This section is from the book "Animal Physiology: The Structure And Functions Of The Human Body", by John Cleland. Also available from Amazon: Animal Physiology, the Structure and Functions of the Human Body.
The Main Air Tube, The Trachea Or Windpipe, is about four and a half inches long, and is surmounted by the larynx, the part in which the glottis is placed, and which constitutes the organ of voice. The constant patency of the trachea is insured by a series of cartilaginous hoops, which in some animals form complete rings, but in the human subject are deficient behind. This tube divides below into a right and left bronchus of similar structure; and each of these divides and subdivides into smaller and smaller bronchial tubes, the larger of which have crescentic cartilages arranged in their walls, not, as in the trachea, one directly over another, but in such a way as to maintain the cylindrical form of the tube on every aspect, while in the smaller these cartilages degenerate to irregular nodules, and disappear.
Fig. 74. Human Windpipe and Lungs. a, Hyoid bone; b, c, thyroid and cricoid cartilages of larynx; d, trachea dividing interiorly into right and left bronchus; e, root of left lung, the pulmonary artery and vein cut across; f, f, the bases of the lungs, which rest on the diaphragm; g, g, portions of the anterior margins, which in the booty reach to the middle line, and have only folds of pleura between them. The right lung is seen to have three lobes, the left two; the right is shorter than the left, and the anterior part of the left is hollowed out opposite the position of the apex of the heart.
In all these tubes, except the smallest, there is a longitudinal arrangement of elastic fibrous tissue, enabling them to elongate when required by the stretching of the neck or the expansion of the lungs; also transverse muscular fibres, confined, in the trachea and bronchi, to the back part where the cartilages are deficient, but circular in the other tubes, and capable by their contraction of modifying the freedom of entrance of air into the lungs, as is strikingly exemplified in asthma, which consists of spasms of these muscles to such extent as to produce difficulty of breathing. The mucous membrane is furnished with mucous glands, and lined with ciliated columnar epithelium. But the bronchial tubes of smallest size, reduced to inch in diameter, have homogeneous walls with a simple squamous lining, and each of these terminates in an ultimate lobule or infundibulum, consisting, as has been already said, of an irregular passage, surrounded with air cells. These air cells or locules are cup-shaped depressions, consisting of a framework of fine elastic tissue, and one of the closest capillary networks in the body, in which circulates the blood sent to the lungs by the pulmonary artery; and in order to secure the greatest possible contact of the blood with the air, the septa between the locules present only one layer of capillaries exposed on both sides, and protected only by a very delicate epithelium.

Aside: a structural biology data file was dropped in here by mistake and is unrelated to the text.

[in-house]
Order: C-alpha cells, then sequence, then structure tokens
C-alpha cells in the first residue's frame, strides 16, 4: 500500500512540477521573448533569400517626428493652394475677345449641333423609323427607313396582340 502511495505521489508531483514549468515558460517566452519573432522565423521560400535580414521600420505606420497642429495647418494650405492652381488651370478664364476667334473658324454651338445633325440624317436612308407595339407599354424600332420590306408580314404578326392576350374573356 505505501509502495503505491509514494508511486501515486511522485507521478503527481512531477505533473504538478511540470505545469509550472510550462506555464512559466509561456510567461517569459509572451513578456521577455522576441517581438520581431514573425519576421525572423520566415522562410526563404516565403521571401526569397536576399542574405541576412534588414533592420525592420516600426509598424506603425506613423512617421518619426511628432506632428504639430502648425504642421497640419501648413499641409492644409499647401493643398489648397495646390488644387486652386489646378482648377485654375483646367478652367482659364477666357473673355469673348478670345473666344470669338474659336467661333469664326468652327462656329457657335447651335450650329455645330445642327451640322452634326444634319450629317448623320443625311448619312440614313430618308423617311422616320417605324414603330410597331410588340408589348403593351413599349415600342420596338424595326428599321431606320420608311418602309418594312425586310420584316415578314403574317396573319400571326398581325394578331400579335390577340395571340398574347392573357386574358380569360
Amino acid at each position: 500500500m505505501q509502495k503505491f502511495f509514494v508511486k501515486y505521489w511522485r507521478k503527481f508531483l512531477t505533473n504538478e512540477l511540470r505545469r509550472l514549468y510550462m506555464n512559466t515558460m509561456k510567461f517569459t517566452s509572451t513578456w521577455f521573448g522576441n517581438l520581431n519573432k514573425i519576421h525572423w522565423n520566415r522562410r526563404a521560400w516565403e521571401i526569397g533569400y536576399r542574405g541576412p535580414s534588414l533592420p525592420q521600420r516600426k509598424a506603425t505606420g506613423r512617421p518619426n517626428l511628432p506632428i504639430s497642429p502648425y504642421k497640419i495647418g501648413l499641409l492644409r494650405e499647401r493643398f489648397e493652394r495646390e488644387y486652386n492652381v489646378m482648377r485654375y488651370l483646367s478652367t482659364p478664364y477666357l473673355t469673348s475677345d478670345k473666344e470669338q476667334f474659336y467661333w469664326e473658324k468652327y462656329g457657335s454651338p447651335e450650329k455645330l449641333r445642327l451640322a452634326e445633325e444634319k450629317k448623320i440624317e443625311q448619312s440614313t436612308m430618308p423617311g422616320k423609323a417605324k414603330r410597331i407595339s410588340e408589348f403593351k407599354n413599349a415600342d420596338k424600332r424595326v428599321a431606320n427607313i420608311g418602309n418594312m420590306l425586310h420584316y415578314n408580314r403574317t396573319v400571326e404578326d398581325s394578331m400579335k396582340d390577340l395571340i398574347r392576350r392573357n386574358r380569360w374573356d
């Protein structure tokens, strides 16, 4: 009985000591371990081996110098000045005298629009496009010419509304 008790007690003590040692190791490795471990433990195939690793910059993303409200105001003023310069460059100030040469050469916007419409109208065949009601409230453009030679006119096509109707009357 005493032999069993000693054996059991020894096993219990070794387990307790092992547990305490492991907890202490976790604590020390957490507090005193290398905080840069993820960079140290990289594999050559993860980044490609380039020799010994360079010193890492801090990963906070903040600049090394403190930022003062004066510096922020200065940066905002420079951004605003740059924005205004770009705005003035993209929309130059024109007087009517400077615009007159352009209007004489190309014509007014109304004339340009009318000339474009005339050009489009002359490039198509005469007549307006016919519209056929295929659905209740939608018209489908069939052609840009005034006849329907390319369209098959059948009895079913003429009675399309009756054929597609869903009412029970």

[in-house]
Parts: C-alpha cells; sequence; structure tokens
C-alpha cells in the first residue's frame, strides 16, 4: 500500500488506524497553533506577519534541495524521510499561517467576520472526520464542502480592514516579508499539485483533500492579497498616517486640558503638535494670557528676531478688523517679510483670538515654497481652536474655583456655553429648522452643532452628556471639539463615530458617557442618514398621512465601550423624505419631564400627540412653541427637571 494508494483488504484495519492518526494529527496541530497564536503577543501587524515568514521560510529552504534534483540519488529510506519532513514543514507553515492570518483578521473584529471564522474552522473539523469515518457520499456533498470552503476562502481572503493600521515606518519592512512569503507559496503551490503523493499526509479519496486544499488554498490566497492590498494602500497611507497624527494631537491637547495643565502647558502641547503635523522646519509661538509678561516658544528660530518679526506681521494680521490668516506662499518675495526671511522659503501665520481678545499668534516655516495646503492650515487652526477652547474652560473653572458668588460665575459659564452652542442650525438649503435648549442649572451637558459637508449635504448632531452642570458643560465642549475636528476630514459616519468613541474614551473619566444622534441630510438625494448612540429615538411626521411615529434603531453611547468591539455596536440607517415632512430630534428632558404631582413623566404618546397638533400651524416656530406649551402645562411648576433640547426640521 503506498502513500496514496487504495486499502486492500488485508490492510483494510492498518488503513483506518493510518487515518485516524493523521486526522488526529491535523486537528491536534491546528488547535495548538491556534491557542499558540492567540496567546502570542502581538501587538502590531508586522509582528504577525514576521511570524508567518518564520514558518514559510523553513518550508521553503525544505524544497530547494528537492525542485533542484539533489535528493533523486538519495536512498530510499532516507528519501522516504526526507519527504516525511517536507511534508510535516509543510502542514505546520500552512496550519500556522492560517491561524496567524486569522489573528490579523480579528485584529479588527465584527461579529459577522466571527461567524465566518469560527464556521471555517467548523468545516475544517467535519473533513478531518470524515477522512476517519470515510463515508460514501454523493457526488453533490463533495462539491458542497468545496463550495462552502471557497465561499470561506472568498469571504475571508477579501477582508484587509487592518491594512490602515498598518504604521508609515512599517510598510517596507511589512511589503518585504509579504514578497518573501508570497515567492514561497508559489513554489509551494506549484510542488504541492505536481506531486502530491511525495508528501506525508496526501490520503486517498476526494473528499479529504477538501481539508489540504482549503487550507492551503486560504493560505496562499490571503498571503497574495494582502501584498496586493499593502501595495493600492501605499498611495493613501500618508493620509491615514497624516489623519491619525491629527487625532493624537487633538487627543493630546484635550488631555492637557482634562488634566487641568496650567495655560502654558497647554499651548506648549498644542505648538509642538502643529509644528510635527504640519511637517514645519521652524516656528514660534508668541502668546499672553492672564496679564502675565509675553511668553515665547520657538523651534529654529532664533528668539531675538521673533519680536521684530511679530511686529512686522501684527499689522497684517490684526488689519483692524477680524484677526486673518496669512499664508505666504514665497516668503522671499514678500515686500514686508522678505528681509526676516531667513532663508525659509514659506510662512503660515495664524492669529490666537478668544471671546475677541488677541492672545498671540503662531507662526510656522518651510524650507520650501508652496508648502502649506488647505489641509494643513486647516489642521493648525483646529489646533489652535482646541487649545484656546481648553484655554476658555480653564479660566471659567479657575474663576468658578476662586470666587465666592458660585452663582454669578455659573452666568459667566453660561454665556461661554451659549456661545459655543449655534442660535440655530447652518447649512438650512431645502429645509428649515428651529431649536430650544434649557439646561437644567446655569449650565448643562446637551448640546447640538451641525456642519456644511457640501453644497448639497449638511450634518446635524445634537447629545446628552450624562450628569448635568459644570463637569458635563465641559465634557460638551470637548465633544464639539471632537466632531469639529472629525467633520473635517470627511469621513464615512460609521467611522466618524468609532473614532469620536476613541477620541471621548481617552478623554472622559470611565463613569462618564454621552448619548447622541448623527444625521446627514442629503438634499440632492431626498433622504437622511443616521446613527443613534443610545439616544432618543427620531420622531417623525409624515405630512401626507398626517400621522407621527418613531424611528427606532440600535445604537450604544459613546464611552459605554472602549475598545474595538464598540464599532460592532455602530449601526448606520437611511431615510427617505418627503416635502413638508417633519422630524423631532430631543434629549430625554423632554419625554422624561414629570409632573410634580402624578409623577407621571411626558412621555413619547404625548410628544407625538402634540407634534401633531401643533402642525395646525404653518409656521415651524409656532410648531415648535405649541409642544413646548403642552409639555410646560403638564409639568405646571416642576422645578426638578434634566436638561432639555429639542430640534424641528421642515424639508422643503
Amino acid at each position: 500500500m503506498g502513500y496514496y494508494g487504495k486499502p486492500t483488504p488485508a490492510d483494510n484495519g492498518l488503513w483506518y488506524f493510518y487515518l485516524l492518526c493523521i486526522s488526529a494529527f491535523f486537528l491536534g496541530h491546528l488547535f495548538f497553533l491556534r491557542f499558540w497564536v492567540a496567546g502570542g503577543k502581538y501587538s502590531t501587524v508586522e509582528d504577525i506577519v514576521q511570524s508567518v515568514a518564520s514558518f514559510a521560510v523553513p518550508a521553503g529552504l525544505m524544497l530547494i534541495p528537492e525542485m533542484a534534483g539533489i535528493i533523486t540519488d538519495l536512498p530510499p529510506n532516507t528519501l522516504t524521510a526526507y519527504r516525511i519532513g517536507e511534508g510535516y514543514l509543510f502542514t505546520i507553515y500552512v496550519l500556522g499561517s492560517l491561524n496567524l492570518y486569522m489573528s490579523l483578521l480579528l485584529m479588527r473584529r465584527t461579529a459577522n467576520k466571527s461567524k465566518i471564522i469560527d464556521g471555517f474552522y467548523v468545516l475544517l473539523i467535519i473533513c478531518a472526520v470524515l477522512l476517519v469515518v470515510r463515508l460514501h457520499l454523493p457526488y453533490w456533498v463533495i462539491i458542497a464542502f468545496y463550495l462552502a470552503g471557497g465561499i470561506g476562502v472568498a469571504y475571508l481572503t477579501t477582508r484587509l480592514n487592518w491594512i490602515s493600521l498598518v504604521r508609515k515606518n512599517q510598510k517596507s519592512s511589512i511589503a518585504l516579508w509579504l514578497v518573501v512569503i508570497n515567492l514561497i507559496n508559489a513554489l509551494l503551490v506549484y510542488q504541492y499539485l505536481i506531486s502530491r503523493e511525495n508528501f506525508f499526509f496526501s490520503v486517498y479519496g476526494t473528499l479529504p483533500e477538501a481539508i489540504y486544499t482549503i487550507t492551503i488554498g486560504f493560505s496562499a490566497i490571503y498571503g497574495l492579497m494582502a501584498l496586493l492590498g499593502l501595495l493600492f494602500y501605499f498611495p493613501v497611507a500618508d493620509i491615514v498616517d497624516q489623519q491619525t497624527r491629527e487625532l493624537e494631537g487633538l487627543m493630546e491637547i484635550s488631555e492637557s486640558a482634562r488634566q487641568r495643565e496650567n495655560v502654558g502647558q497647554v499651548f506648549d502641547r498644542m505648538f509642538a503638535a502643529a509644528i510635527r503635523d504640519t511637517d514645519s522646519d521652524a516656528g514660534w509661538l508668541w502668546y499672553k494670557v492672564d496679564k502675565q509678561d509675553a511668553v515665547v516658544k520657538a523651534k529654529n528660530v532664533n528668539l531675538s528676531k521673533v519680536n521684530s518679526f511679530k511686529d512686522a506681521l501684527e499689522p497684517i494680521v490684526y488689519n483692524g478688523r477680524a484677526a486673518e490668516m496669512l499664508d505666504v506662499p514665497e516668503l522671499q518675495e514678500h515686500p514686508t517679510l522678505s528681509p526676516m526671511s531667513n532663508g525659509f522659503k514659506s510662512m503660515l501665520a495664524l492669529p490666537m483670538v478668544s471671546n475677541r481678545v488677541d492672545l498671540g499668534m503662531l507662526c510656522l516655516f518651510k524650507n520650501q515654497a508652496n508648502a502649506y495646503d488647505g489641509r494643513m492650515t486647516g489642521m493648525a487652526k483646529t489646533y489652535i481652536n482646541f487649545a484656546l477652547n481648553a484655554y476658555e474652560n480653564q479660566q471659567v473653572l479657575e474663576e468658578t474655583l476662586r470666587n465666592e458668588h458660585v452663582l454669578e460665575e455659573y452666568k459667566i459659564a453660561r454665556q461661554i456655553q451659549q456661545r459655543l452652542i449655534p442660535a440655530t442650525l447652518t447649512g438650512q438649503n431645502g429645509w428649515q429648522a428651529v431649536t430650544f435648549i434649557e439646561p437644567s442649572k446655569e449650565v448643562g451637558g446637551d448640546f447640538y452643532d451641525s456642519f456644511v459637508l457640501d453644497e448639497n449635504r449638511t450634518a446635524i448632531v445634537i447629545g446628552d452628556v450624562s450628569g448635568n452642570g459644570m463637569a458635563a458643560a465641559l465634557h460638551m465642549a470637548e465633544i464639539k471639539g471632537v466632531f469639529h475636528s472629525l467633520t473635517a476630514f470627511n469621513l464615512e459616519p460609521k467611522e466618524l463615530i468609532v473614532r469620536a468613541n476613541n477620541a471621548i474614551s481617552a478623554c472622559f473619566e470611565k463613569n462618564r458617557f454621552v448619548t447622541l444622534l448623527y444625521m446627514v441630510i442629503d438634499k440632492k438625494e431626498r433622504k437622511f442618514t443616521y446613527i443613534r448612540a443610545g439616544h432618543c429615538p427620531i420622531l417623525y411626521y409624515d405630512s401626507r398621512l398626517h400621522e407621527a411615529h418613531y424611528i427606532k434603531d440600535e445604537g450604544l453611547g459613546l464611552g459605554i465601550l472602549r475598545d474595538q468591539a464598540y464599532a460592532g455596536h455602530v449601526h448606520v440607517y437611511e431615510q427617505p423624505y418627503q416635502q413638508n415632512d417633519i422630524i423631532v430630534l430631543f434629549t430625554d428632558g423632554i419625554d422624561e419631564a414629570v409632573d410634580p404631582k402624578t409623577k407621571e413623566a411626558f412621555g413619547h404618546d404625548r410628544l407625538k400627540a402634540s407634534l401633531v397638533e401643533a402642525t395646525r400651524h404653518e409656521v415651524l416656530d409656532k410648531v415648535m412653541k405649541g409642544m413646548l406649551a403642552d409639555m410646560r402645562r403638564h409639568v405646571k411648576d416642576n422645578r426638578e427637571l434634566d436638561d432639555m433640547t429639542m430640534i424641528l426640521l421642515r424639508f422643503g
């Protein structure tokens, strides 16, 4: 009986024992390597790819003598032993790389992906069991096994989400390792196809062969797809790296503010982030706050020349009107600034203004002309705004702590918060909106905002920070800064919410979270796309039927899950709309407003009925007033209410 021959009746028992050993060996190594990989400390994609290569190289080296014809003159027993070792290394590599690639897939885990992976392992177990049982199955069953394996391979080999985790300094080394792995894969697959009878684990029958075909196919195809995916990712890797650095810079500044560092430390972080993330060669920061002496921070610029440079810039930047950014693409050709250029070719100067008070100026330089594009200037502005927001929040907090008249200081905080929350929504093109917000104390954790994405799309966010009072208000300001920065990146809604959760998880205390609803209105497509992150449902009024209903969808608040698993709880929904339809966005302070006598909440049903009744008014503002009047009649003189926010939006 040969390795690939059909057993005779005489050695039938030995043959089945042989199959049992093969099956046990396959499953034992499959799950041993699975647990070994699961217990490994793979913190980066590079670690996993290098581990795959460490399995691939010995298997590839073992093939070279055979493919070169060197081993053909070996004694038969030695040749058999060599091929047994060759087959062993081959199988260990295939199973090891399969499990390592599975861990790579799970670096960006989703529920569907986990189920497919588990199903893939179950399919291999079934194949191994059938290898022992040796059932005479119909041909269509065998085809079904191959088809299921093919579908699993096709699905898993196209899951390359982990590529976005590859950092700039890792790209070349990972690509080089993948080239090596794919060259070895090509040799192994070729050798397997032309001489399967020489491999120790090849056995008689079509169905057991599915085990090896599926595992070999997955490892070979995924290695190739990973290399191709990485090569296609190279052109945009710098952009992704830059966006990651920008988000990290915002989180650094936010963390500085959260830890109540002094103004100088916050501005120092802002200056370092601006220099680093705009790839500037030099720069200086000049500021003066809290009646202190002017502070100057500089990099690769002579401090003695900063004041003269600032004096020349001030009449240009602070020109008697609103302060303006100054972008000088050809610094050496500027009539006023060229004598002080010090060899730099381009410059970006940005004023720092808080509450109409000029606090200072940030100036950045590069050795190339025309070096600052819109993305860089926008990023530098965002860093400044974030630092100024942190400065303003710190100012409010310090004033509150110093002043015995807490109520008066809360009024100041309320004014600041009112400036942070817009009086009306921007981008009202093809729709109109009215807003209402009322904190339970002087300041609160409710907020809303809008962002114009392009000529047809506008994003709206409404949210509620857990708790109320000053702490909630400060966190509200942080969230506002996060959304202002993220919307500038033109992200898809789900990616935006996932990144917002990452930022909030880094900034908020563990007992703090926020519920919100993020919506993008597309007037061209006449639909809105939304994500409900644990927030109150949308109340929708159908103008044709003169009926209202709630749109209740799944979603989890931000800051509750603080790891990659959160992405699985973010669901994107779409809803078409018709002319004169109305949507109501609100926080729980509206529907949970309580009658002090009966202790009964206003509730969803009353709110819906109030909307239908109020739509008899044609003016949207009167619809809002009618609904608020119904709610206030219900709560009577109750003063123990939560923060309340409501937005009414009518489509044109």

Fig. 75. Cast of Infundibula. 15/1; from Henle.
Fig. 76. Air Cells, with capillary blood-vessels injected, 50/1.
The ultimate lobules are united in groups to form larger lobules, from a quarter to half an inch in diameter, very closely united one to another, but with outlines which, in those of the surface of the lung, can be easily distinguished, particularly in the human subject, where they are usually more or less marked by the deposit of black pigment. The tissue between the lobules and that of the bronchial tubes require, like all other tissue, oxygenated blood for their nourishment; and as that which arrives by the pulmonary artery is unfit for use, they receive their supply from small systemic branches called the bronchial arteries.
Fig. 77. Lobules of Human Lung. partially separated; natural size.
Each lung is completely invested with a serous membrane, the pleura, the visceral layer of which is adherent to its surface, while the parietal layer is reflected from what is called the root of the lung, where the bronchus and blood-vessels enter, to the walls of the chest, the outer surface of the pericardium, and the upper surface of the diaphragm.
99. The means by which the air is introduced into the lungs and expelled therefrom, is similar to that by which it is drawn into and forced out from a concertina. The interior of the lungs communicates freely with the air outside by means of the windpipe, and when the capacity of the cavity containing them is enlarged, the air passes in, while, when the capacity is diminished, a quantity of air is expelled. This is the principle of the mechanism of respiration in the majority of animals; but in frogs the want of osseous thoracic walls, and in turtles their rigidity, renders it impracticable; and therefore both these animals pump the air down into their lungs by a motion of a swallowing description, which may be seen constantly going on in their throats.